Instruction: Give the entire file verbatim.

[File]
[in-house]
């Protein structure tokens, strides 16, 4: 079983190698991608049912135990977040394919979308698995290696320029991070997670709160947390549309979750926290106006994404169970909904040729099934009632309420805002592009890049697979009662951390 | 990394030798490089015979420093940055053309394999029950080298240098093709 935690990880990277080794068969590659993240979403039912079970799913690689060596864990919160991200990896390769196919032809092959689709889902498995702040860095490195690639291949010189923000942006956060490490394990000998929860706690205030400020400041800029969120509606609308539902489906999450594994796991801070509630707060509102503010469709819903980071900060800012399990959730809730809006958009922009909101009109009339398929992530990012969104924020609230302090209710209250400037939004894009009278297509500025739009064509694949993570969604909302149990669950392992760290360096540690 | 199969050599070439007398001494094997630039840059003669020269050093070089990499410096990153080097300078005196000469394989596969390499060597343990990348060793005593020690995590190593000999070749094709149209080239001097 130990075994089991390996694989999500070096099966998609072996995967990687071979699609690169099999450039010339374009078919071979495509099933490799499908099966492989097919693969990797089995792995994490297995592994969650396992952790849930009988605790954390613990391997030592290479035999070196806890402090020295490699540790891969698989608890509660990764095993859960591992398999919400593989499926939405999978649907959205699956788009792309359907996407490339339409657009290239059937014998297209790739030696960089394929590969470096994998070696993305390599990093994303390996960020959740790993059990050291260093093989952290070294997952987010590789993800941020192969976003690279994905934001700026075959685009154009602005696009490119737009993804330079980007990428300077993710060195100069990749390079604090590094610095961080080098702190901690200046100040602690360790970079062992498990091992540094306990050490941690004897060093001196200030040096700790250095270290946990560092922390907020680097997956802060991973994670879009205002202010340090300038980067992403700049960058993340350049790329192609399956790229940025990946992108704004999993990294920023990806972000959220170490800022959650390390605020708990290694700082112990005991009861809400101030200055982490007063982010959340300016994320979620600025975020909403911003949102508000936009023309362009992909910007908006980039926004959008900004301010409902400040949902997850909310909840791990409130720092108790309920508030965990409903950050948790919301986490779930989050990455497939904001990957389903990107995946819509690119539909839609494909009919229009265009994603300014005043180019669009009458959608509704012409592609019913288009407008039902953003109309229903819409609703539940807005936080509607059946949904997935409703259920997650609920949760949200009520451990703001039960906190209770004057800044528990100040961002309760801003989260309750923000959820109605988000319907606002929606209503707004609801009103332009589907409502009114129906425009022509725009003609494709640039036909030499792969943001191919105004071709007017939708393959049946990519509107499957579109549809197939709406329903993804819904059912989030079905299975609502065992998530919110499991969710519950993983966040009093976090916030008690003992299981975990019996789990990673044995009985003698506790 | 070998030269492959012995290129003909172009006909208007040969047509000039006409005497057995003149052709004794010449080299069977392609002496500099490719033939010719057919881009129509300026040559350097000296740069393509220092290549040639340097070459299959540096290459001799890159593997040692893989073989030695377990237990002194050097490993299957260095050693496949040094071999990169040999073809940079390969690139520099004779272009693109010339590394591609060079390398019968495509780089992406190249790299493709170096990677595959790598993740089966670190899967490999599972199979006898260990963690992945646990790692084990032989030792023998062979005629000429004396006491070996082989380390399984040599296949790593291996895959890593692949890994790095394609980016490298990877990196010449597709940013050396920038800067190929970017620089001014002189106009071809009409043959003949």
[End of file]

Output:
[in-house]
């Protein structure tokens, strides 16, 4: 079983190698991608049912135990977040394919979308698995290696320029991070997670709160947390549309979750926290106006994404169970909904040729099934009632309420805002592009890049697979009662951390 | 990394030798490089015979420093940055053309394999029950080298240098093709 935690990880990277080794068969590659993240979403039912079970799913690689060596864990919160991200990896390769196919032809092959689709889902498995702040860095490195690639291949010189923000942006956060490490394990000998929860706690205030400020400041800029969120509606609308539902489906999450594994796991801070509630707060509102503010469709819903980071900060800012399990959730809730809006958009922009909101009109009339398929992530990012969104924020609230302090209710209250400037939004894009009278297509500025739009064509694949993570969604909302149990669950392992760290360096540690 | 199969050599070439007398001494094997630039840059003669020269050093070089990499410096990153080097300078005196000469394989596969390499060597343990990348060793005593020690995590190593000999070749094709149209080239001097 130990075994089991390996694989999500070096099966998609072996995967990687071979699609690169099999450039010339374009078919071979495509099933490799499908099966492989097919693969990797089995792995994490297995592994969650396992952790849930009988605790954390613990391997030592290479035999070196806890402090020295490699540790891969698989608890509660990764095993859960591992398999919400593989499926939405999978649907959205699956788009792309359907996407490339339409657009290239059937014998297209790739030696960089394929590969470096994998070696993305390599990093994303390996960020959740790993059990050291260093093989952290070294997952987010590789993800941020192969976003690279994905934001700026075959685009154009602005696009490119737009993804330079980007990428300077993710060195100069990749390079604090590094610095961080080098702190901690200046100040602690360790970079062992498990091992540094306990050490941690004897060093001196200030040096700790250095270290946990560092922390907020680097997956802060991973994670879009205002202010340090300038980067992403700049960058993340350049790329192609399956790229940025990946992108704004999993990294920023990806972000959220170490800022959650390390605020708990290694700082112990005991009861809400101030200055982490007063982010959340300016994320979620600025975020909403911003949102508000936009023309362009992909910007908006980039926004959008900004301010409902400040949902997850909310909840791990409130720092108790309920508030965990409903950050948790919301986490779930989050990455497939904001990957389903990107995946819509690119539909839609494909009919229009265009994603300014005043180019669009009458959608509704012409592609019913288009407008039902953003109309229903819409609703539940807005936080509607059946949904997935409703259920997650609920949760949200009520451990703001039960906190209770004057800044528990100040961002309760801003989260309750923000959820109605988000319907606002929606209503707004609801009103332009589907409502009114129906425009022509725009003609494709640039036909030499792969943001191919105004071709007017939708393959049946990519509107499957579109549809197939709406329903993804819904059912989030079905299975609502065992998530919110499991969710519950993983966040009093976090916030008690003992299981975990019996789990990673044995009985003698506790 | 070998030269492959012995290129003909172009006909208007040969047509000039006409005497057995003149052709004794010449080299069977392609002496500099490719033939010719057919881009129509300026040559350097000296740069393509220092290549040639340097070459299959540096290459001799890159593997040692893989073989030695377990237990002194050097490993299957260095050693496949040094071999990169040999073809940079390969690139520099004779272009693109010339590394591609060079390398019968495509780089992406190249790299493709170096990677595959790598993740089966670190899967490999599972199979006898260990963690992945646990790692084990032989030792023998062979005629000429004396006491070996082989380390399984040599296949790593291996895959890593692949890994790095394609980016490298990877990196010449597709940013050396920038800067190929970017620089001014002189106009071809009409043959003949």